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|Title:||Collaborative emergency supply chains for essential goods and services|
|Citation:||Urban disaster resilience and security, 2018 / Feteke, A., Fiedrich, F. (ed./s), Ch.10, pp.145-168|
|Series/Report no.:||The Urban Book Series|
|Marcus Wiens, Frank Schätter, Christopher W. Zobel and Frank Schultmann|
|Abstract:||Focal actors in disaster relief logistics are predominantly public authorities, emergency organizations, and NGOs, whereas private firms rather play a subordinate role—at least in the context of direct crisis intervention. Although it is entirely clear that engaging in public crisis management is not among the original tasks of commercial firms there is a substantial—and so far still unexploited—potential for public–private cooperation in a disaster situation. In this contribution, we outline the scope of a Public–Private Emergency Collaboration (PPEC) with a focus on the provision of essential goods and services. We discuss the different objectives and strategies of the partners and evaluate the potential for a PPEC for each phase of a disaster from an economic perspective with a primary focus on logistics operations. Based on a simple model, we identify the chance to improve crisis management operations by information sharing and coordinated allocation of resources and capacities for both the escalating and de-escalating phase of a disaster. Interestingly, a PPEC can also help to overcome public acceptance problems which could be occasionally observed in historic disasters. As key requirements of a PPEC, we identify a clear allocation of responsibilities between the public and the private partners together with sufficient incentives for commercial firms to engage in a PPEC on a sustainable basis.|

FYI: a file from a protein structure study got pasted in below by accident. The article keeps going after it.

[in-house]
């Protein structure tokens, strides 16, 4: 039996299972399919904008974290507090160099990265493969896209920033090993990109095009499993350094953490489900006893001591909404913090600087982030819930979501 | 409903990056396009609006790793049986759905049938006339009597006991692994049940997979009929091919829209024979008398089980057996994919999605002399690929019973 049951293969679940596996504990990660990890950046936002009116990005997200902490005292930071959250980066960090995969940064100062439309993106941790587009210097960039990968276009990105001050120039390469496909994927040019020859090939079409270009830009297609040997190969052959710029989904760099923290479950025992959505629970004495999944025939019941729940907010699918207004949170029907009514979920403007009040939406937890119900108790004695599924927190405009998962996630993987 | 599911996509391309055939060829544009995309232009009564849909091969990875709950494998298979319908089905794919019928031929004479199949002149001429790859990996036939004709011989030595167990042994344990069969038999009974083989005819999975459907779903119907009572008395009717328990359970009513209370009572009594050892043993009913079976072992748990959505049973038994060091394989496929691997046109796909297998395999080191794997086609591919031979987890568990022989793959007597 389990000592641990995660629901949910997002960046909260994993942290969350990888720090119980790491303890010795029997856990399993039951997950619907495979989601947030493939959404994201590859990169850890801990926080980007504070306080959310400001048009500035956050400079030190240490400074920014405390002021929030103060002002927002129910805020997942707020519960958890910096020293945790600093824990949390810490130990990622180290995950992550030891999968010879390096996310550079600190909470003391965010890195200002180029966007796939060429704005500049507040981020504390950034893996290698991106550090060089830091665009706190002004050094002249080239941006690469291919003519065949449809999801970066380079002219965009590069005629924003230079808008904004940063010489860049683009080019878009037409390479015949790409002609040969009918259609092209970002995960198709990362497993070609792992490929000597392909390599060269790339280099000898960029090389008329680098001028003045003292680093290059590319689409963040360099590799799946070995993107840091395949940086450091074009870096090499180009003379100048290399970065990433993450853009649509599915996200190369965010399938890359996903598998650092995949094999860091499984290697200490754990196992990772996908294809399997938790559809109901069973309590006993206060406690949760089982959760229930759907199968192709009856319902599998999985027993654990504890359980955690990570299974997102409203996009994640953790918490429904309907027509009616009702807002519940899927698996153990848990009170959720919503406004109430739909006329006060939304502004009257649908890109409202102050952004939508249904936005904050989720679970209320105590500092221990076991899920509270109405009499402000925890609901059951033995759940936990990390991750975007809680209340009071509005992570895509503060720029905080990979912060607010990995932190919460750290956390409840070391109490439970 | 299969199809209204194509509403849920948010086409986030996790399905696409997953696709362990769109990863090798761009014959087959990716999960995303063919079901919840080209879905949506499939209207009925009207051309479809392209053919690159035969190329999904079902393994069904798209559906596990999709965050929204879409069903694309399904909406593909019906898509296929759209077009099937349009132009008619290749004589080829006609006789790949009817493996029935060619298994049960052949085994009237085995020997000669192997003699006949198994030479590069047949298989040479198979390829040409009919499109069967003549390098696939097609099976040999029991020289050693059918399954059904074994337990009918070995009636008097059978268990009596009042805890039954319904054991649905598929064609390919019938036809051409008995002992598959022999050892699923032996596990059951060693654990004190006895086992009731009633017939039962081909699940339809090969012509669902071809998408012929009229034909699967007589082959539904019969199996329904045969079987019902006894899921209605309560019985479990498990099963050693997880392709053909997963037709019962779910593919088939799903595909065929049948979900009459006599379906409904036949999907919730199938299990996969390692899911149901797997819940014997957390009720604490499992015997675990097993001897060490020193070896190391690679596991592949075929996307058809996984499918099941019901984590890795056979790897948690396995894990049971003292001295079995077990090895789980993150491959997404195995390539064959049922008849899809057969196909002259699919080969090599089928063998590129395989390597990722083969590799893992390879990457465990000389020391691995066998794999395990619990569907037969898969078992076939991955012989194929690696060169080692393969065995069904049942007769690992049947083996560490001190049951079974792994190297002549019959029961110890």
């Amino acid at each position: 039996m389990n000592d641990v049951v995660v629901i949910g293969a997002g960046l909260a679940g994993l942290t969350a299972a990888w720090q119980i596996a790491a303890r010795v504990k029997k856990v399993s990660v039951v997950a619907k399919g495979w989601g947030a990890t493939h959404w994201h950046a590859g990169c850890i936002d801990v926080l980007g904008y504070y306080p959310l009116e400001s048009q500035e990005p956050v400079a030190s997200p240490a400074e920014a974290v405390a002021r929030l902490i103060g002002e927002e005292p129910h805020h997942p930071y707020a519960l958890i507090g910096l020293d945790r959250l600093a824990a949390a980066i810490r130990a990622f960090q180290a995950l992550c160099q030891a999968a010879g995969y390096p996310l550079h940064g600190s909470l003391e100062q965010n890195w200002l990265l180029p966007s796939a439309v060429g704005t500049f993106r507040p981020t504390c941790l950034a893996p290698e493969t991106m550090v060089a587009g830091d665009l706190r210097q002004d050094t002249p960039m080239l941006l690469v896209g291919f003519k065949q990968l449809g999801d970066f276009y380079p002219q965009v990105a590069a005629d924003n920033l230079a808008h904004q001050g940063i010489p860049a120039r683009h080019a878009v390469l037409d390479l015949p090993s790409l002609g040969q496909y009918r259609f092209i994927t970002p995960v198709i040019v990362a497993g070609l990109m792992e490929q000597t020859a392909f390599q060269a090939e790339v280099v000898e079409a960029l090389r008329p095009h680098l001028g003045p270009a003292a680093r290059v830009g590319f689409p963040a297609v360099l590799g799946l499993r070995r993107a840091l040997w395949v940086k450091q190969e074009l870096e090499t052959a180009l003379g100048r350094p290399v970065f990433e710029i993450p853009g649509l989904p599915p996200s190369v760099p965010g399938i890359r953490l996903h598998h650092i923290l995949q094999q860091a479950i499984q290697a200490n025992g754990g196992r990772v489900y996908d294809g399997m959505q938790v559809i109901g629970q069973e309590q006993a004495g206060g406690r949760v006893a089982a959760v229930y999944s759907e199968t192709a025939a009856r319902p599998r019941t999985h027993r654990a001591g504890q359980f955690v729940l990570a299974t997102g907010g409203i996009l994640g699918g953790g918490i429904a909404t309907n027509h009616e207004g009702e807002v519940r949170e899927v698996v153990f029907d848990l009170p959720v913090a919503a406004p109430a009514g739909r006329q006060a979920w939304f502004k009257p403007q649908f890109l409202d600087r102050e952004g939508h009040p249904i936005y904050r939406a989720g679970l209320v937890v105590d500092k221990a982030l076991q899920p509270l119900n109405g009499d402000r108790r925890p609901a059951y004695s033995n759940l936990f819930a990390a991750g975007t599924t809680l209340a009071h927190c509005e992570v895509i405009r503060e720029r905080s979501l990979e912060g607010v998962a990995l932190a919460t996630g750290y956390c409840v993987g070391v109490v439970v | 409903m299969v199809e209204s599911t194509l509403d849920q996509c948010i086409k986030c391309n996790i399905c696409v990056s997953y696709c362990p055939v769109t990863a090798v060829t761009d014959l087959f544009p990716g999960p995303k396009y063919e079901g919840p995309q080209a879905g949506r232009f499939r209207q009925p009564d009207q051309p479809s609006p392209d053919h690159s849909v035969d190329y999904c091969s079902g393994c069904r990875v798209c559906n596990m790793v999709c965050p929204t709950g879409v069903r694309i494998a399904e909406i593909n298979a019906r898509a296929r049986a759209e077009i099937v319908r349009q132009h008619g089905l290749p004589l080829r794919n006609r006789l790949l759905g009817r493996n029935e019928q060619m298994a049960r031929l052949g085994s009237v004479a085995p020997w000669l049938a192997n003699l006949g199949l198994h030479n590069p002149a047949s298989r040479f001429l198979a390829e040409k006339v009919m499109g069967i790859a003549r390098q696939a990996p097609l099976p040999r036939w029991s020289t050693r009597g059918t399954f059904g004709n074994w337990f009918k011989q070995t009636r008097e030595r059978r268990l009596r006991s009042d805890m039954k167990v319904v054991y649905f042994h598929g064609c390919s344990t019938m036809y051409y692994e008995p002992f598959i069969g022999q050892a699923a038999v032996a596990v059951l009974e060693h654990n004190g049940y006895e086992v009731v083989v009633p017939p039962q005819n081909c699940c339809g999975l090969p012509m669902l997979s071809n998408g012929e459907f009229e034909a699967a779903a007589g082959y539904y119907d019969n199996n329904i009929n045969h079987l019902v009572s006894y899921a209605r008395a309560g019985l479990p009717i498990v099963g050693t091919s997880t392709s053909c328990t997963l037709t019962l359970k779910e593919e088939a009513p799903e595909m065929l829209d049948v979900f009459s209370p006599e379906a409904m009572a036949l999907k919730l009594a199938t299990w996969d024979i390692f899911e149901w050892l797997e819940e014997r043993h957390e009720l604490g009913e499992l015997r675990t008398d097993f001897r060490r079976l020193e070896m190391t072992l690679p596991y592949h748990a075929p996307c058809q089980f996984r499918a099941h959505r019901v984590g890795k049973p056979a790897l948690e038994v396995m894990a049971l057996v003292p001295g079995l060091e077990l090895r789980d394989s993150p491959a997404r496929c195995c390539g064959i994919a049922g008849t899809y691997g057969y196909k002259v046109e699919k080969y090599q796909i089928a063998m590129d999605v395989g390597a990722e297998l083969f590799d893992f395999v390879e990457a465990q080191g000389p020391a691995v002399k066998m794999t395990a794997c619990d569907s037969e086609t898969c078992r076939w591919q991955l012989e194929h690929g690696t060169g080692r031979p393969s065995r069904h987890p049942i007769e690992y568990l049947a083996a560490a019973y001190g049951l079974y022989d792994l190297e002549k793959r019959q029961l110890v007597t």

|Keywords:||Crisis management; humanitarian logistics; public-private emergency collaboration; public-private partnership; relief supply chain; resilience; risk management|
|Rights:||© Springer International Publishing AG 2018|
|Appears in Collections:||Aurora harvest 3|
Entrepreneurship, Commercialisation, and Innovation Centre publications
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